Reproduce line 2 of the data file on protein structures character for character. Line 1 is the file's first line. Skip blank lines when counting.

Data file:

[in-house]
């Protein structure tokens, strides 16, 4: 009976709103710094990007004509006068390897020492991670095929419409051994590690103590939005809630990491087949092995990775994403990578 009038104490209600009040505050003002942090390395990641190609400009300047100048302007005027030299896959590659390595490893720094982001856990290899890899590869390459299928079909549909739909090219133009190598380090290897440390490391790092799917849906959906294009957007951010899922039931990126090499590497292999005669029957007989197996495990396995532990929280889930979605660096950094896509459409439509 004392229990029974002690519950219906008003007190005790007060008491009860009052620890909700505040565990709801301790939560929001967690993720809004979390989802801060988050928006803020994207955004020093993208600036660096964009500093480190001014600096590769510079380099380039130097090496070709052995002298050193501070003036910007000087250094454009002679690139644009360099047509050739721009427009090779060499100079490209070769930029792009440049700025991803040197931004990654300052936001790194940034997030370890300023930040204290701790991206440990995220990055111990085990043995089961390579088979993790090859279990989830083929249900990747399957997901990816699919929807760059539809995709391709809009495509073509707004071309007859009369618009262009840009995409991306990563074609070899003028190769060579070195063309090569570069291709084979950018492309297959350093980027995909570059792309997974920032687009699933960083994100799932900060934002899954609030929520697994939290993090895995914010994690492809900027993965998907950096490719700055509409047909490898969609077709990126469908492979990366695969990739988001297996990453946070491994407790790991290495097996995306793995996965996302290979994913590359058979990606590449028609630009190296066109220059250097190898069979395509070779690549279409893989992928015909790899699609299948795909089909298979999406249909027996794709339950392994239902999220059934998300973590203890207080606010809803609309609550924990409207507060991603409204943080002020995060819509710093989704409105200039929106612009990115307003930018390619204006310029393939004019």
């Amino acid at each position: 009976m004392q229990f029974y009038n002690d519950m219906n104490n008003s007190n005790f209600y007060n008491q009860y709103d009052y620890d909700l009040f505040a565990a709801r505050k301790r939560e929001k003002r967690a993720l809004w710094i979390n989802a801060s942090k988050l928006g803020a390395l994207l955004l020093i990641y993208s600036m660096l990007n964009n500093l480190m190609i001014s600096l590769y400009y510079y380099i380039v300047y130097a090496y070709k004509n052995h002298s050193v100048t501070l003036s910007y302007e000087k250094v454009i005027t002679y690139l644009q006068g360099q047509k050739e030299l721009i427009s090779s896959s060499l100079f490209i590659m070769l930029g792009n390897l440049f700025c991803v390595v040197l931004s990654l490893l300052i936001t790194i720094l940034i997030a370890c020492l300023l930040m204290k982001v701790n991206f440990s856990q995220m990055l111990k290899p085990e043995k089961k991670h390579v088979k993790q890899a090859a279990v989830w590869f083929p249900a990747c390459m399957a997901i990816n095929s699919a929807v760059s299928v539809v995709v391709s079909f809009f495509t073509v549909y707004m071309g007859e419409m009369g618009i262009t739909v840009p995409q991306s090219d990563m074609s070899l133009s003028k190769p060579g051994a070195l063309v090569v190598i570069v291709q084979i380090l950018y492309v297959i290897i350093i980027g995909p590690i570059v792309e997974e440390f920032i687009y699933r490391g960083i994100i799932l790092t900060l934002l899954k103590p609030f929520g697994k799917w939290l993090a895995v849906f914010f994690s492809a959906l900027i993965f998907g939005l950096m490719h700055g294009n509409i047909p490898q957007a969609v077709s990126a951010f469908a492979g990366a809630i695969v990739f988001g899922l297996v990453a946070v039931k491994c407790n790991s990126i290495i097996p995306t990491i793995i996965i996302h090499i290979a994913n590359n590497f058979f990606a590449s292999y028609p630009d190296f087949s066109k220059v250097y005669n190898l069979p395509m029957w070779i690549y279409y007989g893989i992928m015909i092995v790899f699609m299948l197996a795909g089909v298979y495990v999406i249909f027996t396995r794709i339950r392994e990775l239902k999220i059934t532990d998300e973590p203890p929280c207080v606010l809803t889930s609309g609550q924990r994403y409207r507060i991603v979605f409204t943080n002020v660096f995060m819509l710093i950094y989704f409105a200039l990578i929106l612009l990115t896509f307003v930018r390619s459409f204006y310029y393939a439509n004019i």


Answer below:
């Protein structure tokens, strides 16, 4: 009976709103710094990007004509006068390897020492991670095929419409051994590690103590939005809630990491087949092995990775994403990578 009038104490209600009040505050003002942090390395990641190609400009300047100048302007005027030299896959590659390595490893720094982001856990290899890899590869390459299928079909549909739909090219133009190598380090290897440390490391790092799917849906959906294009957007951010899922039931990126090499590497292999005669029957007989197996495990396995532990929280889930979605660096950094896509459409439509 004392229990029974002690519950219906008003007190005790007060008491009860009052620890909700505040565990709801301790939560929001967690993720809004979390989802801060988050928006803020994207955004020093993208600036660096964009500093480190001014600096590769510079380099380039130097090496070709052995002298050193501070003036910007000087250094454009002679690139644009360099047509050739721009427009090779060499100079490209070769930029792009440049700025991803040197931004990654300052936001790194940034997030370890300023930040204290701790991206440990995220990055111990085990043995089961390579088979993790090859279990989830083929249900990747399957997901990816699919929807760059539809995709391709809009495509073509707004071309007859009369618009262009840009995409991306990563074609070899003028190769060579070195063309090569570069291709084979950018492309297959350093980027995909570059792309997974920032687009699933960083994100799932900060934002899954609030929520697994939290993090895995914010994690492809900027993965998907950096490719700055509409047909490898969609077709990126469908492979990366695969990739988001297996990453946070491994407790790991290495097996995306793995996965996302290979994913590359058979990606590449028609630009190296066109220059250097190898069979395509070779690549279409893989992928015909790899699609299948795909089909298979999406249909027996794709339950392994239902999220059934998300973590203890207080606010809803609309609550924990409207507060991603409204943080002020995060819509710093989704409105200039929106612009990115307003930018390619204006310029393939004019």